The U.S. Federal Bureau of Investigation has issued a warning that unpatched and outdated medical devices are providing cyberattack opportunities to hackers.

In a Private Industry Notification issued Sept. 12, the FBI said it has identified an increasing number of vulnerabilities from unpatched medical devices that run outdated software and lack adequate security features.

While noting that medical device hardware often remains active for 10 to 30 years, underlying software lifecycles specified by the manufacturer can range from a couple of months to maximum life expectancy, allowing threat actors lots of time to discover and exploit vulnerabilities. Legacy medical devices are said to contain outdated software because they don’t receive manufacturer support for patchers or updates, opening the door to attackers.

In addition to software issues, other medical devices were found to have vulnerabilities that include being set to a default configuration, making them easily exploitable. Devices with customized software were noted to be susceptible because of issues with vulnerability patching, along with devices that were not initially designed with security in mind.

The FBI recommends that healthcare providers identify vulnerabilities and increase employee awareness reporting. Providers should implement endpoint protection, such as antivirus software, encrypt medical device data while in transit and at rest and use endpoint detection and response and extended detection and response solutions.

Providers should also apply identity access and management, ensuring default passwords are changed and, if supported, limit the number of login attempts per user. Asset management, including maintaining an electronic management system, is also recommended, along with vulnerability management to mitigate vulnerabilities on operational medical devices.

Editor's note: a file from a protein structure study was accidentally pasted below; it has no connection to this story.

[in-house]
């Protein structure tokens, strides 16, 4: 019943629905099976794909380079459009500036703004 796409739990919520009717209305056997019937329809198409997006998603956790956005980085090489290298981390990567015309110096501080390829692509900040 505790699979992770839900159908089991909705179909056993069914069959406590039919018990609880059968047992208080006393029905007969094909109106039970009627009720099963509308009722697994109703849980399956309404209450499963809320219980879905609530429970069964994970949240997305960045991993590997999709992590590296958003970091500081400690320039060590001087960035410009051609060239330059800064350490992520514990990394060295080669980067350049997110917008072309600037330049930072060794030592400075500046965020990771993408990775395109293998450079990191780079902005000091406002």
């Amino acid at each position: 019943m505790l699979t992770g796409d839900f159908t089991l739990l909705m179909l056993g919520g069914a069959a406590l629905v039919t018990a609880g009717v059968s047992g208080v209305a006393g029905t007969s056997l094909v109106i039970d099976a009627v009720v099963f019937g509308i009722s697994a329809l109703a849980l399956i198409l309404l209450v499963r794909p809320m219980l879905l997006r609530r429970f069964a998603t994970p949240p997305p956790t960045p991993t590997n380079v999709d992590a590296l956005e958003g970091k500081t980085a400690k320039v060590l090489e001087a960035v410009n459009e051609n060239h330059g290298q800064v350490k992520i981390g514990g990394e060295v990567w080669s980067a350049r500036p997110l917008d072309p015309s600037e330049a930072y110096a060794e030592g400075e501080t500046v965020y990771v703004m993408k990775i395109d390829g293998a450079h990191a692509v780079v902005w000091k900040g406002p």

“Unfortunately, there’s a still a huge lack of measures being taken at hospitals for security and the cybercriminals are taking full advantage of all the connected medical devices that are used within the facilities,” Szilveszter Szebeni, chief information security officer of encryption-based security solutions company Tresorit AG, told SiliconANGLE.

Noting that when buying medical equipment, the buying criteria focuses on how it can improve patients’ lives and help medical staff, Szebeni believes information technology security should be an essential part of the buying criteria as well. “Only then will manufacturers consider and prioritize security as a process that will enable hospitals and medical institutions to patch software rapidly and easily without risking any unexpected failures or massive breaches,” Szebeni said.

Melissa Bischoping, director and endpoint security research specialist at cybersecurity and systems management firm Tanium Inc., noted that the purchase and implementation of new medical technology must come with a plan for ongoing care and maintenance of the device that includes support for vulnerabilities.

“This kind of support and maintenance should include both the hardware, the software, and the server or workstation operating system that the software resides on,” Bischoping said. “For legacy devices still in production environments that are too costly to replace quickly, this underscores the need for network segregation and monitoring of the traffic to and from those devices. This is a massive technical debt problem that cannot be solved with risk acceptance or assuming that the devices are less connected because they are older.”

Photo: Defense.gov

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